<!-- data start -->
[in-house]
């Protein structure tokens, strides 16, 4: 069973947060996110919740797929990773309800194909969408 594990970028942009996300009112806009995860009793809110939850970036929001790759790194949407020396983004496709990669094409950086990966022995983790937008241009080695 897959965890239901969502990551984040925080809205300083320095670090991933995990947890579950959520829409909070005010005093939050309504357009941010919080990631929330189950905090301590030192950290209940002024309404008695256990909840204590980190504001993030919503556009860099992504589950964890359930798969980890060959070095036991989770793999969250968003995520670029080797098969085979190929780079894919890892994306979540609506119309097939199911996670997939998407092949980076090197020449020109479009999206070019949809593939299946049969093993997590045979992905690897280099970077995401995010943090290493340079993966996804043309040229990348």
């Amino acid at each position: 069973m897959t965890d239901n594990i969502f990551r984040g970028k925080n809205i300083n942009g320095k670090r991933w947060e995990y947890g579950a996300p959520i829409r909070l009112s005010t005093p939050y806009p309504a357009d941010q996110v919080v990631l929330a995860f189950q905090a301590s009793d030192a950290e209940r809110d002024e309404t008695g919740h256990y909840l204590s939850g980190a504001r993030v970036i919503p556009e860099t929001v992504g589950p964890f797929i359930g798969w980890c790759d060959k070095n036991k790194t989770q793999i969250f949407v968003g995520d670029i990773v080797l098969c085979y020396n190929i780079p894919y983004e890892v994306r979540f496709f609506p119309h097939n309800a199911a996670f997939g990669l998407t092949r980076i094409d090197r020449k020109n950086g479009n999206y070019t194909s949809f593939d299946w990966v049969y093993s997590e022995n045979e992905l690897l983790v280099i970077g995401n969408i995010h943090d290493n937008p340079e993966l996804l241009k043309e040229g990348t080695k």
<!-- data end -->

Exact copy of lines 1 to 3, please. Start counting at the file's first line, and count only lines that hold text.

[in-house]
């Protein structure tokens, strides 16, 4: 069973947060996110919740797929990773309800194909969408 594990970028942009996300009112806009995860009793809110939850970036929001790759790194949407020396983004496709990669094409950086990966022995983790937008241009080695 897959965890239901969502990551984040925080809205300083320095670090991933995990947890579950959520829409909070005010005093939050309504357009941010919080990631929330189950905090301590030192950290209940002024309404008695256990909840204590980190504001993030919503556009860099992504589950964890359930798969980890060959070095036991989770793999969250968003995520670029080797098969085979190929780079894919890892994306979540609506119309097939199911996670997939998407092949980076090197020449020109479009999206070019949809593939299946049969093993997590045979992905690897280099970077995401995010943090290493340079993966996804043309040229990348």
């Amino acid at each position: 069973m897959t965890d239901n594990i969502f990551r984040g970028k925080n809205i300083n942009g320095k670090r991933w947060e995990y947890g579950a996300p959520i829409r909070l009112s005010t005093p939050y806009p309504a357009d941010q996110v919080v990631l929330a995860f189950q905090a301590s009793d030192a950290e209940r809110d002024e309404t008695g919740h256990y909840l204590s939850g980190a504001r993030v970036i919503p556009e860099t929001v992504g589950p964890f797929i359930g798969w980890c790759d060959k070095n036991k790194t989770q793999i969250f949407v968003g995520d670029i990773v080797l098969c085979y020396n190929i780079p894919y983004e890892v994306r979540f496709f609506p119309h097939n309800a199911a996670f997939g990669l998407t092949r980076i094409d090197r020449k020109n950086g479009n999206y070019t194909s949809f593939d299946w990966v049969y093993s997590e022995n045979e992905l690897l983790v280099i970077g995401n969408i995010h943090d290493n937008p340079e993966l996804l241009k043309e040229g990348t080695k």